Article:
Nearly 30,000 people in the north-west of the city are now drinking unchlorinated water.
Remedial works have been completed and chlorination at the Burnside and Farrington pump stations has now stopped.
But city council water supply improvements manager Helen Beaumont said it would only be possible to keep these stations chlorine-free during low water demand – such as winter.
“Where the demand exceeds the amount of water, we can deliver from secure wells then the bores with below ground well heads will need to be brought back into service and chlorination would resume at that pump station,” Ms Beaumont said.
She said the high demand period for water is generally November to the end of March. But a water conservation programme may run in a bid to continue minimising the need for chlorination where possible.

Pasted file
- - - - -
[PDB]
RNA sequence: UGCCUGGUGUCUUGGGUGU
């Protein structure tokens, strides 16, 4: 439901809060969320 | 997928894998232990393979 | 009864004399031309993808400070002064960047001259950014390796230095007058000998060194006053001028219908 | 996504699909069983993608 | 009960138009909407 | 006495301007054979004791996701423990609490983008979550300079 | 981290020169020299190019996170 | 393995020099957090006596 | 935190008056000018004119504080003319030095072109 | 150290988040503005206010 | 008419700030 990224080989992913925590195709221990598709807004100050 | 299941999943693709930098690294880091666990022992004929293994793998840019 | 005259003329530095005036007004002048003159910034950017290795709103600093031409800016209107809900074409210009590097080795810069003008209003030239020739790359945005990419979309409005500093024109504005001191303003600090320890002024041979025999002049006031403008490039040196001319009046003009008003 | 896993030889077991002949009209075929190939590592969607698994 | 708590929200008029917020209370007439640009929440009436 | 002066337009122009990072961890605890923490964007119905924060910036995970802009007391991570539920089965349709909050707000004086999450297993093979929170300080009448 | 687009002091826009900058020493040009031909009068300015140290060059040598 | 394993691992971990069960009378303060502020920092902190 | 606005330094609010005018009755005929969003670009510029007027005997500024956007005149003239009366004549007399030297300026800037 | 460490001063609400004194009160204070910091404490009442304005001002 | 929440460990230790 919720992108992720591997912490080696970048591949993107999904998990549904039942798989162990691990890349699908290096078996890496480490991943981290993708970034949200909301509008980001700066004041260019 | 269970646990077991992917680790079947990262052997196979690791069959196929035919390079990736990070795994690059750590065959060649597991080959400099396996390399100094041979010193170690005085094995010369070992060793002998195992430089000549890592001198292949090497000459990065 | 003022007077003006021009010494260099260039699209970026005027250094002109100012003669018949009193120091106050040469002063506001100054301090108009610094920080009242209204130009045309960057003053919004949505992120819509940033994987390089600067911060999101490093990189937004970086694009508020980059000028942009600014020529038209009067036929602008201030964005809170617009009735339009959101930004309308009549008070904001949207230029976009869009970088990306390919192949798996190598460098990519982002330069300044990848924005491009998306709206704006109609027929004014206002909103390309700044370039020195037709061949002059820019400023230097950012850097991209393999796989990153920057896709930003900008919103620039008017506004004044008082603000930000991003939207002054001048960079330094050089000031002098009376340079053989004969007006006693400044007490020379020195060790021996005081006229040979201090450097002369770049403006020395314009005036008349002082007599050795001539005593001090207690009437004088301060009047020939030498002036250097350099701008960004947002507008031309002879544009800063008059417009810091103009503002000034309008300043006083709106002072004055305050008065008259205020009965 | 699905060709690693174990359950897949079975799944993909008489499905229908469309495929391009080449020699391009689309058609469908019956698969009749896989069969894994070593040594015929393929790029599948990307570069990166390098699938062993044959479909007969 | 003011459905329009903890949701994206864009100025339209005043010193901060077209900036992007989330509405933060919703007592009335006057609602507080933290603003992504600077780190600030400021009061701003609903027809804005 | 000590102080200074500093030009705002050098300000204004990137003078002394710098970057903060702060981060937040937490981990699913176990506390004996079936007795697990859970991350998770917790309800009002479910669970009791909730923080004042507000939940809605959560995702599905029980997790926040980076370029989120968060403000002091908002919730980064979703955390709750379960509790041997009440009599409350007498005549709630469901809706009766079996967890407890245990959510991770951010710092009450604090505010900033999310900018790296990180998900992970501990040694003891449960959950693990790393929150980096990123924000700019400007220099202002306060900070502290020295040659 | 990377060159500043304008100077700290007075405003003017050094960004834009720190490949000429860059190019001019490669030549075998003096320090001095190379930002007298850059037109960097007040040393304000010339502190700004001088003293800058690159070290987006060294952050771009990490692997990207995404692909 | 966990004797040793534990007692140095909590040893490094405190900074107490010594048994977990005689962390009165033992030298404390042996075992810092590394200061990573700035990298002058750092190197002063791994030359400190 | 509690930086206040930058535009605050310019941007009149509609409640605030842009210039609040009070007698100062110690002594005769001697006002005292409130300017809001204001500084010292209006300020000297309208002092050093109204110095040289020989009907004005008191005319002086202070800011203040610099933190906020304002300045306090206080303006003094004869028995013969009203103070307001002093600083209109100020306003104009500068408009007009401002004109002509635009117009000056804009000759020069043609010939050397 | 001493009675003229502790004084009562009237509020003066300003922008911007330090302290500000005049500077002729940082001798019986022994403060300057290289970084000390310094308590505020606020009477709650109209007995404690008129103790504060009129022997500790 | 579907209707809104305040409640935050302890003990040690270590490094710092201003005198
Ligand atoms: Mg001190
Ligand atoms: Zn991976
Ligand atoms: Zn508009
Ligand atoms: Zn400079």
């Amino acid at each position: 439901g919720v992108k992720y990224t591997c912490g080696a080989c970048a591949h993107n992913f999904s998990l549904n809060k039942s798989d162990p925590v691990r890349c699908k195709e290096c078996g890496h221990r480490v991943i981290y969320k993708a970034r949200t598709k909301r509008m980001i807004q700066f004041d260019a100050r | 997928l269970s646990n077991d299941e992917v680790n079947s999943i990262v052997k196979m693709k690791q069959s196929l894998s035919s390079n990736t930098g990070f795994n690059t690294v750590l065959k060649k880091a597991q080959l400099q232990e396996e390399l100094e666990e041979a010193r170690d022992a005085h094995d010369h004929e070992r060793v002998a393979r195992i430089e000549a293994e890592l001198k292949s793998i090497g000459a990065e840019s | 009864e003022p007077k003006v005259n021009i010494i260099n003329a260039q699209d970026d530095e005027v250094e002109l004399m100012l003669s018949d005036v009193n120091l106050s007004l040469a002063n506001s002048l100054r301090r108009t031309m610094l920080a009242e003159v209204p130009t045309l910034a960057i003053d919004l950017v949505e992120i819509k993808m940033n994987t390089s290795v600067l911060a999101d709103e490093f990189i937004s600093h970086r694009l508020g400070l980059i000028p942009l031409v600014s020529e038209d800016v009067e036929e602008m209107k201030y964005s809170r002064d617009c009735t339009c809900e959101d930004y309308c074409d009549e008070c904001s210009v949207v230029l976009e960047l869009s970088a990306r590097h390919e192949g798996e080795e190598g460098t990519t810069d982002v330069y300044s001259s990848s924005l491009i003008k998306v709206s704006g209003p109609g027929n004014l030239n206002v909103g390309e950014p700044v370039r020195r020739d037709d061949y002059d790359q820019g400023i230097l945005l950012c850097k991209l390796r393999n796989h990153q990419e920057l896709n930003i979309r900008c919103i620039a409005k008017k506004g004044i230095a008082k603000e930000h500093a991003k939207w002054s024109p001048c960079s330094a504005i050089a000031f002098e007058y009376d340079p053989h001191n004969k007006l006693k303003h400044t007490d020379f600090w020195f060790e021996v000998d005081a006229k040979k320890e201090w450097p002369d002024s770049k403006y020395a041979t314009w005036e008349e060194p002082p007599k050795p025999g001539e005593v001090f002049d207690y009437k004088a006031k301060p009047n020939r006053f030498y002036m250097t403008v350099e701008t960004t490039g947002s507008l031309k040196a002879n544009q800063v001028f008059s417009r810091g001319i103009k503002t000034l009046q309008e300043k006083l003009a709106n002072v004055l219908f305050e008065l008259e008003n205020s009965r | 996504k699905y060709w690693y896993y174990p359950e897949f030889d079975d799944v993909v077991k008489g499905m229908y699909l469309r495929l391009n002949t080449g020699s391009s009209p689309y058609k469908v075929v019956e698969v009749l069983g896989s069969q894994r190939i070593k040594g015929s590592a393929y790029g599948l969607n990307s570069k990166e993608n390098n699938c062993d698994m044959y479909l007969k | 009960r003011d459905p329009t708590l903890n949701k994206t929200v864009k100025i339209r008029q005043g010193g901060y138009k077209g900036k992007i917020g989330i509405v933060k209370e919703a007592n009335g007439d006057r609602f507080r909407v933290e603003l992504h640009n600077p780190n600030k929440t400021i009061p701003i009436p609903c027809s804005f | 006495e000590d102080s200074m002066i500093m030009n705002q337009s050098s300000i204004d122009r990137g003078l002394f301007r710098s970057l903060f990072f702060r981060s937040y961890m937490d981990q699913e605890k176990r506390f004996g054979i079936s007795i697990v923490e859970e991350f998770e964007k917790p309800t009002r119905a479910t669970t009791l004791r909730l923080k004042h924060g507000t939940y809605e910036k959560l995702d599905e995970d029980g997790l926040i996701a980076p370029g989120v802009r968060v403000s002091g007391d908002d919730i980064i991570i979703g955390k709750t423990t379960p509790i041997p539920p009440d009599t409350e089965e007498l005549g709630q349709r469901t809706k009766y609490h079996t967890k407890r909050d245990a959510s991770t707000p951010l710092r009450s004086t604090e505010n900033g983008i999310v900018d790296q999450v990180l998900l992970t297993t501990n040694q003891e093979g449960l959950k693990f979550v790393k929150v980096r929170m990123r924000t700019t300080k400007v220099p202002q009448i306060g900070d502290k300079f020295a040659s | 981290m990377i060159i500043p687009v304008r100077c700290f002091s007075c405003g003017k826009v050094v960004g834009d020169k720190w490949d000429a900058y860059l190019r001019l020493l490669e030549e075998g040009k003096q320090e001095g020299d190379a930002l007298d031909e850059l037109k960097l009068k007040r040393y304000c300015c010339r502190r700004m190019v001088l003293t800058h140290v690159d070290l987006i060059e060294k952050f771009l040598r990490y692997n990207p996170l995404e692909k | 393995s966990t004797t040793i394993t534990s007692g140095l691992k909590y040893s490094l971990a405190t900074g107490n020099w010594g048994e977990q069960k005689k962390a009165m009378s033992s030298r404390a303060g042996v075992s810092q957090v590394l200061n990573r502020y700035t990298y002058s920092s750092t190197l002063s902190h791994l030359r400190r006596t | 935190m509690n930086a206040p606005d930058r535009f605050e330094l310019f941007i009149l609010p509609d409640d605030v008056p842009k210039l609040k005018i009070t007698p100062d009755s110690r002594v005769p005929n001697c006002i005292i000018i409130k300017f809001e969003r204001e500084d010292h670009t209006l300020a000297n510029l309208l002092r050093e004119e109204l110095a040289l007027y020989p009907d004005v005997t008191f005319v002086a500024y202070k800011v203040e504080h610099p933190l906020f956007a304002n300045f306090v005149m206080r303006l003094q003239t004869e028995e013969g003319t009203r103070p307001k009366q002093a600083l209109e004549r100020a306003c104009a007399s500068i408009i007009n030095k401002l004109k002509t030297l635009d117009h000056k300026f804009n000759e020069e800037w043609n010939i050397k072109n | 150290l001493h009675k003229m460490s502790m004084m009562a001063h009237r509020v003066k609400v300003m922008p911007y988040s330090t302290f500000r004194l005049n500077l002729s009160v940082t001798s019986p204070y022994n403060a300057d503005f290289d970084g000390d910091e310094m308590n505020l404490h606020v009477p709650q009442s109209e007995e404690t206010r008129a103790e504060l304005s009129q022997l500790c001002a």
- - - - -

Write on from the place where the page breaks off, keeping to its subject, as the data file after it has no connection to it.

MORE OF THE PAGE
The city council is working through the same process at a further five pump stations, to stop chlorination in further parts of the north-west, central and Ferrymead zones.
That would mean another 52,0000 people will have untreated water this month, affecting 17,500 households in the north-west, 6000 in the north-east and 3700 in Woolston.
“Once the chlorination has ceased at the seven pump stations where the below ground well heads can be isolated, the proportion of water without chlorination will increase from approximately 5 per cent to approximately 24 per cent,” said Ms Beaumount.
Three pump stations in Prestons and New Brighton, servicing 7500 households, avoided chlorination altogether.